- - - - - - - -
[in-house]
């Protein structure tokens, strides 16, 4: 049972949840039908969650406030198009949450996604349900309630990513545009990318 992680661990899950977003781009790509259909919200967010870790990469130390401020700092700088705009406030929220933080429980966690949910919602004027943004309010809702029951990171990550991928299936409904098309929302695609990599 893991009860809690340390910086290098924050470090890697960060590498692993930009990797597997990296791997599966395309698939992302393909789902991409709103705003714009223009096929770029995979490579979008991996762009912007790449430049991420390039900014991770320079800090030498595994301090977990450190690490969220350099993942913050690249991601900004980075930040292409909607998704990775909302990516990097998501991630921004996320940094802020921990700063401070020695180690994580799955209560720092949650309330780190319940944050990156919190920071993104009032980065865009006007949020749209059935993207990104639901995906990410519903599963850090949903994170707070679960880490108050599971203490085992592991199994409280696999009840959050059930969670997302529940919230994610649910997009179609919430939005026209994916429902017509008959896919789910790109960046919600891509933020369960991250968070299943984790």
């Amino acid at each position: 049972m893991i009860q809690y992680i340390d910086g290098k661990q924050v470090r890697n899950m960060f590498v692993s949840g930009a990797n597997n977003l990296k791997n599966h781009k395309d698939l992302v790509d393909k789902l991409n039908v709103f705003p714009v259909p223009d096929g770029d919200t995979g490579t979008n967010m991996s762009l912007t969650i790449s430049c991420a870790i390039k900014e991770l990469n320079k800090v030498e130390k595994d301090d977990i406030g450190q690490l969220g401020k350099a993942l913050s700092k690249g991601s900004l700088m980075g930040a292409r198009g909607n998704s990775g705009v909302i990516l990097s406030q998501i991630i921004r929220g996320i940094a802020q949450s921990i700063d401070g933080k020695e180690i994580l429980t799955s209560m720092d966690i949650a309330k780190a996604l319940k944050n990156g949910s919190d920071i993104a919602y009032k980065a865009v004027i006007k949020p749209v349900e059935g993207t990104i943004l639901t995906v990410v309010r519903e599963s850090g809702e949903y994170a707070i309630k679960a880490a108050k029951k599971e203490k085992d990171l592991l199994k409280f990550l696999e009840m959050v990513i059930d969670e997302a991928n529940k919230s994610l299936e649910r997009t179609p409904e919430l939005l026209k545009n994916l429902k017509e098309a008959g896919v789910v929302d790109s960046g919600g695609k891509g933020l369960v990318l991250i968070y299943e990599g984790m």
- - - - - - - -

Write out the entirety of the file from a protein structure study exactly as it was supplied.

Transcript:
[in-house]
């Protein structure tokens, strides 16, 4: 049972949840039908969650406030198009949450996604349900309630990513545009990318 992680661990899950977003781009790509259909919200967010870790990469130390401020700092700088705009406030929220933080429980966690949910919602004027943004309010809702029951990171990550991928299936409904098309929302695609990599 893991009860809690340390910086290098924050470090890697960060590498692993930009990797597997990296791997599966395309698939992302393909789902991409709103705003714009223009096929770029995979490579979008991996762009912007790449430049991420390039900014991770320079800090030498595994301090977990450190690490969220350099993942913050690249991601900004980075930040292409909607998704990775909302990516990097998501991630921004996320940094802020921990700063401070020695180690994580799955209560720092949650309330780190319940944050990156919190920071993104009032980065865009006007949020749209059935993207990104639901995906990410519903599963850090949903994170707070679960880490108050599971203490085992592991199994409280696999009840959050059930969670997302529940919230994610649910997009179609919430939005026209994916429902017509008959896919789910790109960046919600891509933020369960991250968070299943984790």
């Amino acid at each position: 049972m893991i009860q809690y992680i340390d910086g290098k661990q924050v470090r890697n899950m960060f590498v692993s949840g930009a990797n597997n977003l990296k791997n599966h781009k395309d698939l992302v790509d393909k789902l991409n039908v709103f705003p714009v259909p223009d096929g770029d919200t995979g490579t979008n967010m991996s762009l912007t969650i790449s430049c991420a870790i390039k900014e991770l990469n320079k800090v030498e130390k595994d301090d977990i406030g450190q690490l969220g401020k350099a993942l913050s700092k690249g991601s900004l700088m980075g930040a292409r198009g909607n998704s990775g705009v909302i990516l990097s406030q998501i991630i921004r929220g996320i940094a802020q949450s921990i700063d401070g933080k020695e180690i994580l429980t799955s209560m720092d966690i949650a309330k780190a996604l319940k944050n990156g949910s919190d920071i993104a919602y009032k980065a865009v004027i006007k949020p749209v349900e059935g993207t990104i943004l639901t995906v990410v309010r519903e599963s850090g809702e949903y994170a707070i309630k679960a880490a108050k029951k599971e203490k085992d990171l592991l199994k409280f990550l696999e009840m959050v990513i059930d969670e997302a991928n529940k919230s994610l299936e649910r997009t179609p409904e919430l939005l026209k545009n994916l429902k017509e098309a008959g896919v789910v929302d790109s960046g919600g695609k891509g933020l369960v990318l991250i968070y299943e990599g984790m």